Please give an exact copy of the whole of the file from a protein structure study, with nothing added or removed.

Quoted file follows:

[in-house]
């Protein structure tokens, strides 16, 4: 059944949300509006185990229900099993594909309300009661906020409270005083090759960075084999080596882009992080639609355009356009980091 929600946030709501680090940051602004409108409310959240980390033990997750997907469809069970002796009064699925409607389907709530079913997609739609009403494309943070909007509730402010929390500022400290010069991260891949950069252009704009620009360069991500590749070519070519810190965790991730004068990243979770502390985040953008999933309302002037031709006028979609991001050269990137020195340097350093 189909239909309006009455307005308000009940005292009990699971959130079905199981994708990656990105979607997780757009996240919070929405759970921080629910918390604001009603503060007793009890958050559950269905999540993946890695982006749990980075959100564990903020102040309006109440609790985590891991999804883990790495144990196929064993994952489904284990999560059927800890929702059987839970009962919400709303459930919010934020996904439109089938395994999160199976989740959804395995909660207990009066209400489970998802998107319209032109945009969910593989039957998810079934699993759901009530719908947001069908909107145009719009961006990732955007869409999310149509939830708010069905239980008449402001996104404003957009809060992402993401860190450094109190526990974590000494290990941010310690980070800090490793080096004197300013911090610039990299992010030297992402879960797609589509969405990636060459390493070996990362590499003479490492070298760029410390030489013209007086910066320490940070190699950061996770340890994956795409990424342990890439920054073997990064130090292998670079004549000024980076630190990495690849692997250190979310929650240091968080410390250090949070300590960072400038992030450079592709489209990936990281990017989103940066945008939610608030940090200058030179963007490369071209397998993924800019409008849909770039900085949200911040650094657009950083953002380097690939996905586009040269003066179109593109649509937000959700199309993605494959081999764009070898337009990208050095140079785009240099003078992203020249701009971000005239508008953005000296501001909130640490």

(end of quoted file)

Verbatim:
[in-house]
């Protein structure tokens, strides 16, 4: 059944949300509006185990229900099993594909309300009661906020409270005083090759960075084999080596882009992080639609355009356009980091 929600946030709501680090940051602004409108409310959240980390033990997750997907469809069970002796009064699925409607389907709530079913997609739609009403494309943070909007509730402010929390500022400290010069991260891949950069252009704009620009360069991500590749070519070519810190965790991730004068990243979770502390985040953008999933309302002037031709006028979609991001050269990137020195340097350093 189909239909309006009455307005308000009940005292009990699971959130079905199981994708990656990105979607997780757009996240919070929405759970921080629910918390604001009603503060007793009890958050559950269905999540993946890695982006749990980075959100564990903020102040309006109440609790985590891991999804883990790495144990196929064993994952489904284990999560059927800890929702059987839970009962919400709303459930919010934020996904439109089938395994999160199976989740959804395995909660207990009066209400489970998802998107319209032109945009969910593989039957998810079934699993759901009530719908947001069908909107145009719009961006990732955007869409999310149509939830708010069905239980008449402001996104404003957009809060992402993401860190450094109190526990974590000494290990941010310690980070800090490793080096004197300013911090610039990299992010030297992402879960797609589509969405990636060459390493070996990362590499003479490492070298760029410390030489013209007086910066320490940070190699950061996770340890994956795409990424342990890439920054073997990064130090292998670079004549000024980076630190990495690849692997250190979310929650240091968080410390250090949070300590960072400038992030450079592709489209990936990281990017989103940066945008939610608030940090200058030179963007490369071209397998993924800019409008849909770039900085949200911040650094657009950083953002380097690939996905586009040269003066179109593109649509937000959700199309993605494959081999764009070898337009990208050095140079785009240099003078992203020249701009971000005239508008953005000296501001909130640490």